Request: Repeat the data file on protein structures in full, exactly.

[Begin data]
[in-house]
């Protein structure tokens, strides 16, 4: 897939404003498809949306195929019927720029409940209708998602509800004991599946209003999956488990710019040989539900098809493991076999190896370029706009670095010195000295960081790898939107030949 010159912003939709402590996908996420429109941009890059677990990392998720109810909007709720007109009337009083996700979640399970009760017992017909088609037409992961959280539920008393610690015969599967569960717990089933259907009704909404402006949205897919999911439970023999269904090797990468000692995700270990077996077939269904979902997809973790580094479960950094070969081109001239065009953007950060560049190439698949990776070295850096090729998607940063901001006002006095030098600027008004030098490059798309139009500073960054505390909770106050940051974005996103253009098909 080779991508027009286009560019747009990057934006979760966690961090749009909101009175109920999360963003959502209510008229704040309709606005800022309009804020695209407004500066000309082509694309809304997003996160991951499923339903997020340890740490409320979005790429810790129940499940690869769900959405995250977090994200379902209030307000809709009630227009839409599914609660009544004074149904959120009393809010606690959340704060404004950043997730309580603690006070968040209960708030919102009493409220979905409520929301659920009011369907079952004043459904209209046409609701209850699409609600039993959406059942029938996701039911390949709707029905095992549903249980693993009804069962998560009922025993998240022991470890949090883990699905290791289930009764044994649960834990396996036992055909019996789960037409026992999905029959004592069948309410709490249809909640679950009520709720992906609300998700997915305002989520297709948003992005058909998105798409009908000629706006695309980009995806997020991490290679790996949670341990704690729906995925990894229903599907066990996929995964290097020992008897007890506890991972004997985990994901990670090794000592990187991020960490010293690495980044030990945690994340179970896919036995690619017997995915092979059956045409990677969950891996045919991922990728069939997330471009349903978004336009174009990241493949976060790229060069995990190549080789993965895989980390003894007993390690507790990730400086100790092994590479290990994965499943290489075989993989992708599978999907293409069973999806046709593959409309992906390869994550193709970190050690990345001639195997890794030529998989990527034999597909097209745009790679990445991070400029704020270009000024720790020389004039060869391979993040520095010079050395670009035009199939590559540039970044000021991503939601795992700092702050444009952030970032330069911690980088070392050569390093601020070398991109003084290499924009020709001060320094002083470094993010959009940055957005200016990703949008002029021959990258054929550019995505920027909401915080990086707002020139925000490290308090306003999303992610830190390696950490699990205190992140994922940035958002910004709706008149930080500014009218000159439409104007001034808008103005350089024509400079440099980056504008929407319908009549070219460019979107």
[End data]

[in-house]
């Protein structure tokens, strides 16, 4: 897939404003498809949306195929019927720029409940209708998602509800004991599946209003999956488990710019040989539900098809493991076999190896370029706009670095010195000295960081790898939107030949 010159912003939709402590996908996420429109941009890059677990990392998720109810909007709720007109009337009083996700979640399970009760017992017909088609037409992961959280539920008393610690015969599967569960717990089933259907009704909404402006949205897919999911439970023999269904090797990468000692995700270990077996077939269904979902997809973790580094479960950094070969081109001239065009953007950060560049190439698949990776070295850096090729998607940063901001006002006095030098600027008004030098490059798309139009500073960054505390909770106050940051974005996103253009098909 080779991508027009286009560019747009990057934006979760966690961090749009909101009175109920999360963003959502209510008229704040309709606005800022309009804020695209407004500066000309082509694309809304997003996160991951499923339903997020340890740490409320979005790429810790129940499940690869769900959405995250977090994200379902209030307000809709009630227009839409599914609660009544004074149904959120009393809010606690959340704060404004950043997730309580603690006070968040209960708030919102009493409220979905409520929301659920009011369907079952004043459904209209046409609701209850699409609600039993959406059942029938996701039911390949709707029905095992549903249980693993009804069962998560009922025993998240022991470890949090883990699905290791289930009764044994649960834990396996036992055909019996789960037409026992999905029959004592069948309410709490249809909640679950009520709720992906609300998700997915305002989520297709948003992005058909998105798409009908000629706006695309980009995806997020991490290679790996949670341990704690729906995925990894229903599907066990996929995964290097020992008897007890506890991972004997985990994901990670090794000592990187991020960490010293690495980044030990945690994340179970896919036995690619017997995915092979059956045409990677969950891996045919991922990728069939997330471009349903978004336009174009990241493949976060790229060069995990190549080789993965895989980390003894007993390690507790990730400086100790092994590479290990994965499943290489075989993989992708599978999907293409069973999806046709593959409309992906390869994550193709970190050690990345001639195997890794030529998989990527034999597909097209745009790679990445991070400029704020270009000024720790020389004039060869391979993040520095010079050395670009035009199939590559540039970044000021991503939601795992700092702050444009952030970032330069911690980088070392050569390093601020070398991109003084290499924009020709001060320094002083470094993010959009940055957005200016990703949008002029021959990258054929550019995505920027909401915080990086707002020139925000490290308090306003999303992610830190390696950490699990205190992140994922940035958002910004709706008149930080500014009218000159439409104007001034808008103005350089024509400079440099980056504008929407319908009549070219460019979107």